Getting a home loan can feel opaque and intimidating to the average person. With pages and pages of legal jargon to navigate (not to mention large sums of money on the line!), it can feel overwhelming to understand what is happening, why, what questions to ask, and how to protect yourself.
I became a first-time homeowner several years ago and refinanced my mortgage twice since then. I’ve worked with two different lenders: one operating primarily through phone and email, the other (Sofi) operating largely through their software. While going through my refinance with Sofi, I was pleasantly surprised by the digital-first experience and became interested in exploring how their loan processing experience could be further improved.
This case study focuses on the loan processing experience within the Sofi mobile iOS application. I decided to focus on the mobile app because that’s largely where I interact with Sofi products, plus I wanted to brush up on my native mobile app design thinking.
Initial research and identifying pain points
I started by conducting UX teardowns of Sofi’s current mobile loans experience, as well as that of other personal finance applications. I also interviewed people who have recently refinanced home loans to understand their pain points, and refreshed my knowledge of mobile app user research and best practices by reviewing NNGroup’s report on mobile app/web UX.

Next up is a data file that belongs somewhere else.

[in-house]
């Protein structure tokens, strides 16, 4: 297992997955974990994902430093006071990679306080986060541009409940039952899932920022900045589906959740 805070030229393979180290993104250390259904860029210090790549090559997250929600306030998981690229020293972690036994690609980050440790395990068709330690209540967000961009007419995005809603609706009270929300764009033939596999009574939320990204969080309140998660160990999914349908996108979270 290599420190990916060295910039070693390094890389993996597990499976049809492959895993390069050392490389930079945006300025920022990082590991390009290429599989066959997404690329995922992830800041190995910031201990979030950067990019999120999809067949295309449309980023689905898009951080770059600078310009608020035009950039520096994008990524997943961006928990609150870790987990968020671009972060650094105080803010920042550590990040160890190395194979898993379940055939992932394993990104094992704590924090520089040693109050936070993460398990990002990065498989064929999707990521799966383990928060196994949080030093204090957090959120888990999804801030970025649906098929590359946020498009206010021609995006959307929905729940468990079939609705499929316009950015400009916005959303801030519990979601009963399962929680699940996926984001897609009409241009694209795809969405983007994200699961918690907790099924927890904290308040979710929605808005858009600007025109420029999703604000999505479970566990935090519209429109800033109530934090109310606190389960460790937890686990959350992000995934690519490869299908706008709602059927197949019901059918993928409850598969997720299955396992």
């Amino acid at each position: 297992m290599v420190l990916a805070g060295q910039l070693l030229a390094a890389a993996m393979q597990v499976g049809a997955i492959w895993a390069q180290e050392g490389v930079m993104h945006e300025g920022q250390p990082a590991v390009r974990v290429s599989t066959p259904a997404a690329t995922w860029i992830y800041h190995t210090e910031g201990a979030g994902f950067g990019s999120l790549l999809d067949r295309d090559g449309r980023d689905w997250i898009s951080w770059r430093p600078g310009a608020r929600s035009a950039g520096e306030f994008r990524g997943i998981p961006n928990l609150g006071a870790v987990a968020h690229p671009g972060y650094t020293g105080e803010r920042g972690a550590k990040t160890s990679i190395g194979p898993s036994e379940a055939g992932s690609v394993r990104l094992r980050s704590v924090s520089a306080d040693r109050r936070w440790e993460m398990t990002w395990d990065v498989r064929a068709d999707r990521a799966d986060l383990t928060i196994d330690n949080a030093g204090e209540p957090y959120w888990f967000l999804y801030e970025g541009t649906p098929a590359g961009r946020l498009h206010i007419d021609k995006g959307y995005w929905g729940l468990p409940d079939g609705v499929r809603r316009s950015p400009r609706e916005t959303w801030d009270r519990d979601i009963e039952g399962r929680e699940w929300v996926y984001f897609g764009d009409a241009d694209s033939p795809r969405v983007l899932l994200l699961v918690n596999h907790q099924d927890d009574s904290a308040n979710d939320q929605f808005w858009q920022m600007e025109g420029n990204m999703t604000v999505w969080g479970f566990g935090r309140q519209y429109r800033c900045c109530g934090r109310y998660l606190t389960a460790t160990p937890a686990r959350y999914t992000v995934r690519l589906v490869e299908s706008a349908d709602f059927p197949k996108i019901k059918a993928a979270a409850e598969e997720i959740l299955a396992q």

Based on this initial research, I identified a high-level user story: as a person who is currently refinancing their home loan with Sofi, I want to use the mobile app to check the status of my loan and browse for information that will help me save money, reduce risk, and make better decisions about this and future loans. Based on this user story, here are the key pain points I identified with the current mobile app loans experience.
Pain point #1: Not enough transparency about my loan status. For example, what is actually happening during the “processing” phase, what do I need to prepare to submit to my lender, and how can I help ensure that the closing date isn’t delayed?
The loan processing timeline isn’t granular or informative enough, and while the To-Dos section provides a record of documents that I’ve submitted or received, it doesn’t include records for approvals or verifications from my lender, or of messages exchanged with my loan officer.
Pain point #2: Loan navigation can feel cumbersome. My loans dashboard deemphasizes my existing/in-progress loans, making it harder to get to my in-progress loan and distracting me with sales pitches for new loans I’m not particularly interested in at the moment.
In addition, navigating within my in-progress loan can be confusing, with a hamburger menu offering redundant navigation items and emphasizing unlikely mobile calls-to-action (eg. will users really be uploading W2s from their phones?).
Pain point #3: Not only do I find sales pitches for new loans to be distracting, but if I were interested, these pitches don’t give me a soft entry point to learn more about how these loans will benefit me, the right time to buy, and why I should trust Sofi. Is there a way to highlight selling opportunities while also providing some kind of unique value to the user and building brand credibility?
Design iteration and user testing
I went through several design iterations and tested them with a user before landing on the solutions described below.